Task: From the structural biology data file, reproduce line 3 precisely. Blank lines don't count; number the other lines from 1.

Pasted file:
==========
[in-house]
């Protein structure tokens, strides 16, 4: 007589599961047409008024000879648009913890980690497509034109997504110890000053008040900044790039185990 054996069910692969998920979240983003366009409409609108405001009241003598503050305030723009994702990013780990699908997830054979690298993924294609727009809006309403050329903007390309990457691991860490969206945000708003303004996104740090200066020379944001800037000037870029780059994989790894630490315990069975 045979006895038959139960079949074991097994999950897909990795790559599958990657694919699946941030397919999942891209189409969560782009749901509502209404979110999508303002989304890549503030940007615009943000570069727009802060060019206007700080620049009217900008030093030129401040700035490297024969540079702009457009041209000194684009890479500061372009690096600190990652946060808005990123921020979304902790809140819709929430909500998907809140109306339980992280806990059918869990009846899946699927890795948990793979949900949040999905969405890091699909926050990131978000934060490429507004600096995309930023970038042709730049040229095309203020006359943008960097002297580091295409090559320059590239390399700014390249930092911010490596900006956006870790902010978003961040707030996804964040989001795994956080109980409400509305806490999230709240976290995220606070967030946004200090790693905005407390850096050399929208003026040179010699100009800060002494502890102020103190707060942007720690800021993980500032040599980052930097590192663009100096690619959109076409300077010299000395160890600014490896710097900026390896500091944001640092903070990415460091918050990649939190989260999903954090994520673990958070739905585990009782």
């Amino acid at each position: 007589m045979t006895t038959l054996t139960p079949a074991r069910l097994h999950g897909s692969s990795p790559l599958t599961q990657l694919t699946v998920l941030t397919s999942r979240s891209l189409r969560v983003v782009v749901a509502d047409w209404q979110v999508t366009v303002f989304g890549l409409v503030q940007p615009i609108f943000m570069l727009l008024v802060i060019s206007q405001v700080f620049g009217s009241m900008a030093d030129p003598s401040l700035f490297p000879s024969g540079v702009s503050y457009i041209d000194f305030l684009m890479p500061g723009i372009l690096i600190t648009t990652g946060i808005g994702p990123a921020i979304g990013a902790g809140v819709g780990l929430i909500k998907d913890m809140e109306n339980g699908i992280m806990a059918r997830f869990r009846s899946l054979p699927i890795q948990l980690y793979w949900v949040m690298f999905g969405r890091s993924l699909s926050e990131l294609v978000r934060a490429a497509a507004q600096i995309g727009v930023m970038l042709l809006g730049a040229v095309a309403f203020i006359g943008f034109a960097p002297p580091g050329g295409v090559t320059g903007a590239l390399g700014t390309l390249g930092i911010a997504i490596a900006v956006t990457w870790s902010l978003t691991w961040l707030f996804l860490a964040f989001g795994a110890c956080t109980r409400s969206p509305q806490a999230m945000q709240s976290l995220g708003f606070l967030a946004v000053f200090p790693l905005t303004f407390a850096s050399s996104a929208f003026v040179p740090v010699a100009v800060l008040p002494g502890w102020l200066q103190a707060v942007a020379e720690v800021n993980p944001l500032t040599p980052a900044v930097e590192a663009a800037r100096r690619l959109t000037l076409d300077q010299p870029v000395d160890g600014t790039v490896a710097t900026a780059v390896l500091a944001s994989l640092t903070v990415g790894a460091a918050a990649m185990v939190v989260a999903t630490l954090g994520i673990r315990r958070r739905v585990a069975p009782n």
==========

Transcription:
């Amino acid at each position: 007589m045979t006895t038959l054996t139960p079949a074991r069910l097994h999950g897909s692969s990795p790559l599958t599961q990657l694919t699946v998920l941030t397919s999942r979240s891209l189409r969560v983003v782009v749901a509502d047409w209404q979110v999508t366009v303002f989304g890549l409409v503030q940007p615009i609108f943000m570069l727009l008024v802060i060019s206007q405001v700080f620049g009217s009241m900008a030093d030129p003598s401040l700035f490297p000879s024969g540079v702009s503050y457009i041209d000194f305030l684009m890479p500061g723009i372009l690096i600190t648009t990652g946060i808005g994702p990123a921020i979304g990013a902790g809140v819709g780990l929430i909500k998907d913890m809140e109306n339980g699908i992280m806990a059918r997830f869990r009846s899946l054979p699927i890795q948990l980690y793979w949900v949040m690298f999905g969405r890091s993924l699909s926050e990131l294609v978000r934060a490429a497509a507004q600096i995309g727009v930023m970038l042709l809006g730049a040229v095309a309403f203020i006359g943008f034109a960097p002297p580091g050329g295409v090559t320059g903007a590239l390399g700014t390309l390249g930092i911010a997504i490596a900006v956006t990457w870790s902010l978003t691991w961040l707030f996804l860490a964040f989001g795994a110890c956080t109980r409400s969206p509305q806490a999230m945000q709240s976290l995220g708003f606070l967030a946004v000053f200090p790693l905005t303004f407390a850096s050399s996104a929208f003026v040179p740090v010699a100009v800060l008040p002494g502890w102020l200066q103190a707060v942007a020379e720690v800021n993980p944001l500032t040599p980052a900044v930097e590192a663009a800037r100096r690619l959109t000037l076409d300077q010299p870029v000395d160890g600014t790039v490896a710097t900026a780059v390896l500091a944001s994989l640092t903070v990415g790894a460091a918050a990649m185990v939190v989260a999903t630490l954090g994520i673990r315990r958070r739905v585990a069975p009782n």